I mean it was a 50/50 night in terms of predictions, but it hurt me inside.
One of my favorite prospects and LHW bruiser Michal Oleksiejczuk ended up being choked out by the infamous OSP choke, while headliner Jack Hermansson was knocked out by ferocious G&P from the Killa Gorilla.
The latter actually shakes things up nicely in the Middleweight division. Jack Hermansson still has a brutal arsenal and great skills, but Cannonier showed up in a major way. He showed he has more than just brute power, going after the lead leg of Hermansson along with demonstrating great fight IQ and avoiding the threat of the mat against the superior grappler. He is quickly becoming one of the top prospects at Middleweight.
This week, we have a long-awaited match to unify the Middleweight title between streaking sensation and interim belt holder Israel Adesanya and one of my personal favorite fighters, the Reaper himself, Robert Whittaker.
Khalid Taha vs. Bruno Silva (BW)
German bruiser Khalid Taha (13-2, 1-1 UFC) had a disappointing debut, but quickly made it up by knocking out Contender Series prospect Boston Salmon inside the first round. Taha is a power striker with 9 knockouts on his record, mainly due to his stout 5’5 frame. Taha does have poor defense in almost every key area, however, able to be out volumed as well as nearly no skill on the ground.
Debuting Bruno “Bulldog” Silva (10-3), not to be confused with powerful Middleweight Bruno “Blindado” Silva, has been fighting at Flyweight for a good while before his UFC debut. He is well-rounded with some good submission skills as well as numerous high-octane striking. His weaknesses are really in his fight IQ, not exploiting his opponents’ one dimensional games.
I should have more confidence in Silva. His ground game and striking style could cause serious problems for Taha if the fight should go the distance. The issue is that Silva often takes the path his opponent leans into. Along with that, he is one of the few Bantamweights smaller than Taha and will open himself up to many opportunities for the latter’s power shot to come in handy.
Take the Shot: Khalid Taha via Round 1 Knockout
Callan Potter vs. Maki Pitolo (WW)
Callan Potter (17-8, 0-1 UFC) is basically on his UFC debut. His first and only Octagon fight lasted a whole 53 seconds when he was finished by Jalin Turner. Potter is a kill or be killed tyope of fighter with a dangerous offensive game, especially on the ground, but is extremely susceptible to any type of specialist. The biggest problem is really his striking. He doesn’t have enough volume or power, in addition to having a horrible chin.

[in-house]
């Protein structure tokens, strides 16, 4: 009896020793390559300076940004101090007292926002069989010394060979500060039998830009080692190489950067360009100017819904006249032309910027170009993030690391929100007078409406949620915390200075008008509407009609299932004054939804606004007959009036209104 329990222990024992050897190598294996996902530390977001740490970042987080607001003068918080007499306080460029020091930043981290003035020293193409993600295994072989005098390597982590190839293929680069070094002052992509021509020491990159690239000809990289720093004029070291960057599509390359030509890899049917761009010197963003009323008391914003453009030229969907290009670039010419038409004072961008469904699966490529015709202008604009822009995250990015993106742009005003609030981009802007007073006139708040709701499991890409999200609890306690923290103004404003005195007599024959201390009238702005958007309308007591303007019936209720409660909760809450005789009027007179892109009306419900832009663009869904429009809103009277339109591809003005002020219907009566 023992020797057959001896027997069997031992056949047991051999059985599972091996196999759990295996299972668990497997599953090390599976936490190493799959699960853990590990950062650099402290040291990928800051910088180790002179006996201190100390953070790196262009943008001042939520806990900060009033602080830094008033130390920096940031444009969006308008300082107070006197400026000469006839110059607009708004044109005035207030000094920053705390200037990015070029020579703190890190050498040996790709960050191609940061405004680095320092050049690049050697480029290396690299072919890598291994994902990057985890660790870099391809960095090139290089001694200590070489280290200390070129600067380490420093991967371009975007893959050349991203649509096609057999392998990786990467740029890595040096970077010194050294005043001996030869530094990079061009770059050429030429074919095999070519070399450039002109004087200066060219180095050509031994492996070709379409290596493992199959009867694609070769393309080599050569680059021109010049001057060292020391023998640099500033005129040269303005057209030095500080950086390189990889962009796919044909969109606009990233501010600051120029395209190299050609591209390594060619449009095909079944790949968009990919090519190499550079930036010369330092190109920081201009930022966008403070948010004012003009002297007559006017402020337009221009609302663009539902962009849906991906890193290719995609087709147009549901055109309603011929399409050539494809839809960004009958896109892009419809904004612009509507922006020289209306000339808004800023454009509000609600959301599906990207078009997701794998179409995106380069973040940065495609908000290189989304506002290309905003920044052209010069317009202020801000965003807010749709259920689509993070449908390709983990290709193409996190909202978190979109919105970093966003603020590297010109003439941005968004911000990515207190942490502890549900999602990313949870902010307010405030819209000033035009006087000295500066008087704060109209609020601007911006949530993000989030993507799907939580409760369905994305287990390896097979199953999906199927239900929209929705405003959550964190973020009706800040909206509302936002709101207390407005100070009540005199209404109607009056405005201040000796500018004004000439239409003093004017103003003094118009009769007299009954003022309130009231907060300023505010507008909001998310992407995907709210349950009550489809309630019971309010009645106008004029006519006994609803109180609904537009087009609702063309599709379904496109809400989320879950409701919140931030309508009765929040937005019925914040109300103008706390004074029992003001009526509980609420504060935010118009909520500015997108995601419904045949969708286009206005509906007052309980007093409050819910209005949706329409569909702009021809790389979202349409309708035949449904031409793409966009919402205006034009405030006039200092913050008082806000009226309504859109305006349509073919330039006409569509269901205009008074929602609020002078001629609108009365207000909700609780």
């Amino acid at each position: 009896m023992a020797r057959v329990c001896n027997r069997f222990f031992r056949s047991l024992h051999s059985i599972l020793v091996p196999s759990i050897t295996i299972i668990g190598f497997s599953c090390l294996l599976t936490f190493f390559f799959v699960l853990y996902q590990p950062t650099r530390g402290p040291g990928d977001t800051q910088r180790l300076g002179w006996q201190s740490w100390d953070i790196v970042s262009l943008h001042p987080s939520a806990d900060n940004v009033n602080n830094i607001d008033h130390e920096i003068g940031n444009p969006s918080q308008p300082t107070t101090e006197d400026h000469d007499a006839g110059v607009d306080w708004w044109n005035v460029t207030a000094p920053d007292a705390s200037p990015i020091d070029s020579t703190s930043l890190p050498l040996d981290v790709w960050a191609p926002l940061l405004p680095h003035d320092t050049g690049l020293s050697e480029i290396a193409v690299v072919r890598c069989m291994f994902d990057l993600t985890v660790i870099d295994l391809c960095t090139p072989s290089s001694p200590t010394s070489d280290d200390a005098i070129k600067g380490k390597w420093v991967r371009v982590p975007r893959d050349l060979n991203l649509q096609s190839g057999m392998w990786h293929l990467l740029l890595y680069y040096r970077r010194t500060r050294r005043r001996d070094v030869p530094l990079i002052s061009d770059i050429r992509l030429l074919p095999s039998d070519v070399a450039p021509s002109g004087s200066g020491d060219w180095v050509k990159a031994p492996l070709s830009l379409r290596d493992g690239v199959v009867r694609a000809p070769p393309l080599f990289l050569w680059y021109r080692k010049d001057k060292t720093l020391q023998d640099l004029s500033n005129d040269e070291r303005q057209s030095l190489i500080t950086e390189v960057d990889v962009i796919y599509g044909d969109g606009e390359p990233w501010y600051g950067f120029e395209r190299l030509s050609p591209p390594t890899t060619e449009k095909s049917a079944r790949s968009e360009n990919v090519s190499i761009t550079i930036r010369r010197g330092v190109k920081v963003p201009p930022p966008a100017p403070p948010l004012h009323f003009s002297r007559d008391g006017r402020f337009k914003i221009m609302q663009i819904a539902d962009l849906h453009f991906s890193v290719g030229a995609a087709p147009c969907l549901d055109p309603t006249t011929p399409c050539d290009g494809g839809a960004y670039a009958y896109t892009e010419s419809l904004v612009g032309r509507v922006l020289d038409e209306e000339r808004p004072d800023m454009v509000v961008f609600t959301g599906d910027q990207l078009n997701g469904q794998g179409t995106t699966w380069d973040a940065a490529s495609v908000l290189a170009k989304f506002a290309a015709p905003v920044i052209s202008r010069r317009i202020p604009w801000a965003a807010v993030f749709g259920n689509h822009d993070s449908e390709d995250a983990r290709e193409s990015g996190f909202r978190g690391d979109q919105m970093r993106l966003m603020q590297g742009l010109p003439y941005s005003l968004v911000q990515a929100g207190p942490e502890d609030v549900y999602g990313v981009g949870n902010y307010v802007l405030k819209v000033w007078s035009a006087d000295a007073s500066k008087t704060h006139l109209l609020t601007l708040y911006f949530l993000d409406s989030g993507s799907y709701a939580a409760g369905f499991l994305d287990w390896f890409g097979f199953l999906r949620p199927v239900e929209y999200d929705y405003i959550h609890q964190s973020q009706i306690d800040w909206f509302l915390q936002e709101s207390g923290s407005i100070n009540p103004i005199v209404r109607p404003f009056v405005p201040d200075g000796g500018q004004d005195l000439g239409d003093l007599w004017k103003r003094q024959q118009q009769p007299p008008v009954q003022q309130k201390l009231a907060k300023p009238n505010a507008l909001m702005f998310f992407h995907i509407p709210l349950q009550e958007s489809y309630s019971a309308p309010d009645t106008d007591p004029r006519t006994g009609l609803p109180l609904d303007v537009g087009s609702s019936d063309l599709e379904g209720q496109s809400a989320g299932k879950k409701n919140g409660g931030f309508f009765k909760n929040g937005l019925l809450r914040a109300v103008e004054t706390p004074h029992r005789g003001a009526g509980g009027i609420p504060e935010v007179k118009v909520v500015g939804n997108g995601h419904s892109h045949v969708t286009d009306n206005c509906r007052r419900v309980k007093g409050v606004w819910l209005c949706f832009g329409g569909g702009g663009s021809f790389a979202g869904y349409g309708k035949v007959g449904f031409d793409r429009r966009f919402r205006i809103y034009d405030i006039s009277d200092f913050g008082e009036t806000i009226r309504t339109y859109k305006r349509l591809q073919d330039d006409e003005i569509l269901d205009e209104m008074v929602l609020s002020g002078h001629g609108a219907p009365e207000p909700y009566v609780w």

That makes this almost a setup fight for Maki Pitolo (11-4), who recently earned a contract off this season of the Contender Series. “Coconut Bombz” has incredible power and durability, and uses his range amazingly, floating in and out of his striking points. He isn’t lost if he can’t get the knockout and also has three wins by sub, but it is a rough one if you’re trying to eat Maki’s power shots.
This is Pitolo all day. Potter has been getting KO’d by Lightweights for the longest time, so now he’s hopping up to Welterweight because he learned nothing from The Tragedy of Luke Rockhold. Even if Potter can somehow get this fight to the ground, Pitolo has some skill there and Potter isn’t enough of a BJJ expert to close the show there.
Take the Shot: Maki Pitolo via Round 2 Knockout
Brad Riddell vs. Jamie Mullarkey (LW)
We’re opening up our night with a fearsome double debut.
New Zealand kickboxing icon Brad Riddell (6-1) trains out of City Kickboxing with UFC Flyweight Kai Kara-France. In addition, he took part in Tiger Muay Thai’s program and holds a knockout win over Bantamweight Kenan Song, who recently claimed victory in China. Riddell has incredible striking and is dangerous on the feet with solid power, but some of his ground game is still unexplored.
Jamie Mullarkey (12-2) is definitely the more well-rounded fighter. He has some good wrestling and nice submissions to pad his resume, but he still is mainly a striker. He doesn’t have the most power in his striking, instead leaning on more of a Muay Thai base and using elbows or G&P to get the finish.
In striking, both the technical and power advantage goes to Riddell. He has the more developed game and much more dangerous striking. The ground skills of Mullarkey make it a bit more complex, but he is still a striker at heart so I imagine he will try to stand and bang.
Take the Shot: Brad Riddell via Round 3 Knockout
This may look undersized at first, but there are some fire matchups here we can certainly make some money off of!
Stay tuned for the prelims picks and main card soon to follow!